The Stand Your Ground law has been paraded about as another villain in this event, yet it had nothing to do with the event. Unfortunately, not even our supposed constitutional scholar president is able to understand a very simple law. Stand Your Ground says that if you are legally allowed to be somewhere and someone threatens your life you are able to defend yourself without first retreating. In other words if I pull a knife or gun on you while you are walking down the street you can use deadly force (read gun) to defend yourself. You do not have to turn and run. You can stand your ground, hence the name of the law. Now in the Zimmerman case, his head was being bashed into concrete. Retreating is not an option at that point. This was purely self defense. He was not able to retreat once his life became endangered. Mr. Martin was not unarmed, he was using the concrete as a weapon.
The ugly part of this was the race baiting that went on by those in the media and the White House. “If I had a son he would look like Trayvon.” I seriously doubt that a child of a president would be thugged out, smoking weed, and getting suspended from school for criminal activity. Al Sharpton and Jesse Jackson just showed their ability to profit off a tragedy as usual. Why is it that this was considered a white on black crime when Zimmerman is half Peruvian? Oh but Barack Obama is black even though he is half white. In the eyes of some race is the only issue and no matter what it must have played a role. It was the fact that Martin was black, not that he looked like a thug in an area that had seen a spike in break ins, that got him followed.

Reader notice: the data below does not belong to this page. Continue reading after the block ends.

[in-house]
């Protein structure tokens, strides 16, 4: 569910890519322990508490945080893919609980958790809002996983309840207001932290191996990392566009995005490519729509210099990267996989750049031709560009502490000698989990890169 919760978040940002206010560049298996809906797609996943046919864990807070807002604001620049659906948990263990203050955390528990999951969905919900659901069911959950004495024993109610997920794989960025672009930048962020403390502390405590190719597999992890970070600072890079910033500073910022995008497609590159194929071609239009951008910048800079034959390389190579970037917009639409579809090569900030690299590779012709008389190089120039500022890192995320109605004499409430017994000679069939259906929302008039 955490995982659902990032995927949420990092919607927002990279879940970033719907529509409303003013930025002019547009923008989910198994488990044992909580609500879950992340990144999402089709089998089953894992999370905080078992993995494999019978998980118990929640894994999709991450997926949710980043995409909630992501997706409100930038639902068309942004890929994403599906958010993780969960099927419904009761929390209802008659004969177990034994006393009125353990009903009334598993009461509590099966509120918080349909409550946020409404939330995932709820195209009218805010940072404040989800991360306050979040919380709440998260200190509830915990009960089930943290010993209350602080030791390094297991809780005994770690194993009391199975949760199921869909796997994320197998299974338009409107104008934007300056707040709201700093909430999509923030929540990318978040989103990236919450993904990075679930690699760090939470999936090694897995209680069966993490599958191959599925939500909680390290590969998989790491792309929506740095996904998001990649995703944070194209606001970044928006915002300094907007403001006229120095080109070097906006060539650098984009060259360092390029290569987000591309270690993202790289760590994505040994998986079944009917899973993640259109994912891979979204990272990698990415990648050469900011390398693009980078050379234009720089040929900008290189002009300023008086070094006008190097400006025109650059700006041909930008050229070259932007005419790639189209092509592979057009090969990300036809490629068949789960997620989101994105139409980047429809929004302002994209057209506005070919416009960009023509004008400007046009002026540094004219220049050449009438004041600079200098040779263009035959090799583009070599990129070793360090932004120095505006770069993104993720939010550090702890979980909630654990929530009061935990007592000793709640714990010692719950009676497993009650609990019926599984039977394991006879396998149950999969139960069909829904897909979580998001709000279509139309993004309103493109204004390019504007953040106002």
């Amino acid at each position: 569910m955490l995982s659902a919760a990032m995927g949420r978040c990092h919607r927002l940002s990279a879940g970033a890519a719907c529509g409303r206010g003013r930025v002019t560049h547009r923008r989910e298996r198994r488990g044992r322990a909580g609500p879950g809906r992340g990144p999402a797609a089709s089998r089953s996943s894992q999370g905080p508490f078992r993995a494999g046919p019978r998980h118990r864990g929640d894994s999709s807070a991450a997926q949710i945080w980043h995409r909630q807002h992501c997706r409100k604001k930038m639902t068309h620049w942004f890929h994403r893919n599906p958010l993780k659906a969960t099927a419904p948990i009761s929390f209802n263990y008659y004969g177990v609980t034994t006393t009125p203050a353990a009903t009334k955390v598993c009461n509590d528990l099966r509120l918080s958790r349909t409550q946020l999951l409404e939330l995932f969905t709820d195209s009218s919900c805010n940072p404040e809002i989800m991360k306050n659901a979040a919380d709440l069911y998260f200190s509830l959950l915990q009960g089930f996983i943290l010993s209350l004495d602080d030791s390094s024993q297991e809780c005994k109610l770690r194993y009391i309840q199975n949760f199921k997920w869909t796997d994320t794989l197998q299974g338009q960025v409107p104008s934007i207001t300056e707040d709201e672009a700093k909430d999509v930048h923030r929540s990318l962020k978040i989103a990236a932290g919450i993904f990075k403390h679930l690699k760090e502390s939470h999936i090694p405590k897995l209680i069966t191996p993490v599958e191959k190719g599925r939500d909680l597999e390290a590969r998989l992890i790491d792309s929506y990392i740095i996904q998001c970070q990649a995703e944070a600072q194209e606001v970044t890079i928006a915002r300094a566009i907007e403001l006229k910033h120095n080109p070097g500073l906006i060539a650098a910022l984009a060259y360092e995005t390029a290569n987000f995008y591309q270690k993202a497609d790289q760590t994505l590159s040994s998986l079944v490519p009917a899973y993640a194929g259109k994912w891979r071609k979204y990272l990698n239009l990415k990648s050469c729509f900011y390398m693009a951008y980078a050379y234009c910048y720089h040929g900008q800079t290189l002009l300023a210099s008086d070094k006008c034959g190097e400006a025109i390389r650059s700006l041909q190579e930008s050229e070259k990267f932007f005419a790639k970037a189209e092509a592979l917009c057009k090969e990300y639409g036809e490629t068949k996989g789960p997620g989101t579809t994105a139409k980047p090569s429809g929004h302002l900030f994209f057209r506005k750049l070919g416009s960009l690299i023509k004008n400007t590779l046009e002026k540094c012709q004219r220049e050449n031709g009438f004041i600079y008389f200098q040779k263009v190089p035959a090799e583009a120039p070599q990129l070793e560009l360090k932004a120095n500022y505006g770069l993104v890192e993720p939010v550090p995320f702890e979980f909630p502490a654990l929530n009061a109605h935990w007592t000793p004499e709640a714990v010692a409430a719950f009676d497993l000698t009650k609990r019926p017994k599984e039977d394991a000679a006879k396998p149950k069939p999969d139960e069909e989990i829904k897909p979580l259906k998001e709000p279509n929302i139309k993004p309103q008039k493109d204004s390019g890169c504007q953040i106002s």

Now onto the head shake aspect. It is sad to see how many people suck at the teat of celebrities that they blindly accept and follow what ever their favorite celebrities spout. Zimmerman is an evil bastard and Trayvon Martin was a poor innocent thug. No one stopped to question why this case was being pushed over numerous other cases where a black youth was killed. They just continued on with the talking points of the hypocrites who think it is wrong for you and I to defend ourselves while they have armed security guards to protect them.
June 26th, 2013 by Neil Killion
I would caution the cheering crowds that view the Supreme Court’s refusal to rule on Prop 8 to step back for a moment. This ruling raises some red flags, and I hope that those opposing Prop 8 can understand that.
Prop 8 made same-sex marriage illegal in California. It was voted on by the people and passed. The Governor then refused to enforce it. Whether or not you agree with same-sex marriage is irrelevant. The process of direct democracy that so many on the left supposedly believe in was dealt a blow today.